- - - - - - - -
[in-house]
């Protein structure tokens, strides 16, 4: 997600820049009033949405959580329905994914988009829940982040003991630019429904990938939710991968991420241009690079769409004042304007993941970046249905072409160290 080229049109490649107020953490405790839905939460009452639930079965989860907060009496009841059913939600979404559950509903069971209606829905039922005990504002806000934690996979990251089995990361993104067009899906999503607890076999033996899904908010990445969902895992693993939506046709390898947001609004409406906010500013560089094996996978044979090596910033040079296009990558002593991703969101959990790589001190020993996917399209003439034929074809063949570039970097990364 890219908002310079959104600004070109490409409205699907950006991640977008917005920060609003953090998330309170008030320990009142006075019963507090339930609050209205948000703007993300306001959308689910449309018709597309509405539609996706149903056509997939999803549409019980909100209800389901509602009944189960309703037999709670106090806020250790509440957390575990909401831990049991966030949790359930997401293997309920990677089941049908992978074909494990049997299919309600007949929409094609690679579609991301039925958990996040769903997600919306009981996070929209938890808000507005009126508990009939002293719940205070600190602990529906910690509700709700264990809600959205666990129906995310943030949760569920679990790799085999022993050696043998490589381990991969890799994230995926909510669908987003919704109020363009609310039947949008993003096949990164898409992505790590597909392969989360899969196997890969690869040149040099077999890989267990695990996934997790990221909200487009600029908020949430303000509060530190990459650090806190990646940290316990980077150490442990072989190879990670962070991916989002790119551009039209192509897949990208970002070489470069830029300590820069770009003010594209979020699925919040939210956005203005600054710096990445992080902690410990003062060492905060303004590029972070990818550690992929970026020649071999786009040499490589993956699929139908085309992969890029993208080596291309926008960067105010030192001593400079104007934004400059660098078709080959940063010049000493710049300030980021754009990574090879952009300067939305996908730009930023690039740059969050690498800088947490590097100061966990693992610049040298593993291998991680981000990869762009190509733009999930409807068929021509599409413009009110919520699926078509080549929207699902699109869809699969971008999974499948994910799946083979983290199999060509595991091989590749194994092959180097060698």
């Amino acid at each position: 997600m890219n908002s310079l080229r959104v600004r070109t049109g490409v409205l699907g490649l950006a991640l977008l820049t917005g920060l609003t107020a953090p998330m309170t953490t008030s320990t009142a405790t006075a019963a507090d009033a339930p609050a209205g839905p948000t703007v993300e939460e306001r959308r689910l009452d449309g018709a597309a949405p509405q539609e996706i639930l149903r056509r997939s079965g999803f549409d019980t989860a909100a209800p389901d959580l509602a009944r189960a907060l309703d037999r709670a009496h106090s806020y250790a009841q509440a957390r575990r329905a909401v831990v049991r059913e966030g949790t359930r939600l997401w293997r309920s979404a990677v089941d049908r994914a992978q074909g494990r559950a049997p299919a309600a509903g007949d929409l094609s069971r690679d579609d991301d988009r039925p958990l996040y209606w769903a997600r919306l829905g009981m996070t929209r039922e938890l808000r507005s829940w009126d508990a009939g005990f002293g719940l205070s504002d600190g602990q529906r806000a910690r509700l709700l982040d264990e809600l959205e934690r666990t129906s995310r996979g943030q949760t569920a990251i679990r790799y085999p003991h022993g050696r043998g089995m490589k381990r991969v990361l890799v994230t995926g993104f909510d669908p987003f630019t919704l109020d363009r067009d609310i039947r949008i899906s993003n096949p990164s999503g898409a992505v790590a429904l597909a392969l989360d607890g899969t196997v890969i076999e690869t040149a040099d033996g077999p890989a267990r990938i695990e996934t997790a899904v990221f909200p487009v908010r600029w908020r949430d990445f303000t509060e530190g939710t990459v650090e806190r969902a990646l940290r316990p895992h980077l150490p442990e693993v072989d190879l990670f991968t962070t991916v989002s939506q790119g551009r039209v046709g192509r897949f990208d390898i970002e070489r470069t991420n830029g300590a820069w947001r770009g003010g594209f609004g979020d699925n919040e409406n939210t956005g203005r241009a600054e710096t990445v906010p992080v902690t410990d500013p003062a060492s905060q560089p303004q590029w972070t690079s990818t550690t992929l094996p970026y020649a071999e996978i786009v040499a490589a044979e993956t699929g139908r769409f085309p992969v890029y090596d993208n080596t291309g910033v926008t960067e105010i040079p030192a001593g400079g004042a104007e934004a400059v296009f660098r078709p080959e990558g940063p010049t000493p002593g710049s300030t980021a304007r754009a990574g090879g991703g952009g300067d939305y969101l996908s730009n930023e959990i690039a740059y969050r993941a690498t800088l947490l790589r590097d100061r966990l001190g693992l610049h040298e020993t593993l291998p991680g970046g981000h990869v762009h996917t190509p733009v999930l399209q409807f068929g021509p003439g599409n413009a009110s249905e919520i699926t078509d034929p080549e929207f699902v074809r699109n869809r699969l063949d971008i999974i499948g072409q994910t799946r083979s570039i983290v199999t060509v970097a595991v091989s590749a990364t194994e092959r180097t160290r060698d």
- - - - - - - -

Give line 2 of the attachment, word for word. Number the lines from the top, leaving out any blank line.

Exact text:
């Protein structure tokens, strides 16, 4: 997600820049009033949405959580329905994914988009829940982040003991630019429904990938939710991968991420241009690079769409004042304007993941970046249905072409160290 080229049109490649107020953490405790839905939460009452639930079965989860907060009496009841059913939600979404559950509903069971209606829905039922005990504002806000934690996979990251089995990361993104067009899906999503607890076999033996899904908010990445969902895992693993939506046709390898947001609004409406906010500013560089094996996978044979090596910033040079296009990558002593991703969101959990790589001190020993996917399209003439034929074809063949570039970097990364 890219908002310079959104600004070109490409409205699907950006991640977008917005920060609003953090998330309170008030320990009142006075019963507090339930609050209205948000703007993300306001959308689910449309018709597309509405539609996706149903056509997939999803549409019980909100209800389901509602009944189960309703037999709670106090806020250790509440957390575990909401831990049991966030949790359930997401293997309920990677089941049908992978074909494990049997299919309600007949929409094609690679579609991301039925958990996040769903997600919306009981996070929209938890808000507005009126508990009939002293719940205070600190602990529906910690509700709700264990809600959205666990129906995310943030949760569920679990790799085999022993050696043998490589381990991969890799994230995926909510669908987003919704109020363009609310039947949008993003096949990164898409992505790590597909392969989360899969196997890969690869040149040099077999890989267990695990996934997790990221909200487009600029908020949430303000509060530190990459650090806190990646940290316990980077150490442990072989190879990670962070991916989002790119551009039209192509897949990208970002070489470069830029300590820069770009003010594209979020699925919040939210956005203005600054710096990445992080902690410990003062060492905060303004590029972070990818550690992929970026020649071999786009040499490589993956699929139908085309992969890029993208080596291309926008960067105010030192001593400079104007934004400059660098078709080959940063010049000493710049300030980021754009990574090879952009300067939305996908730009930023690039740059969050690498800088947490590097100061966990693992610049040298593993291998991680981000990869762009190509733009999930409807068929021509599409413009009110919520699926078509080549929207699902699109869809699969971008999974499948994910799946083979983290199999060509595991091989590749194994092959180097060698």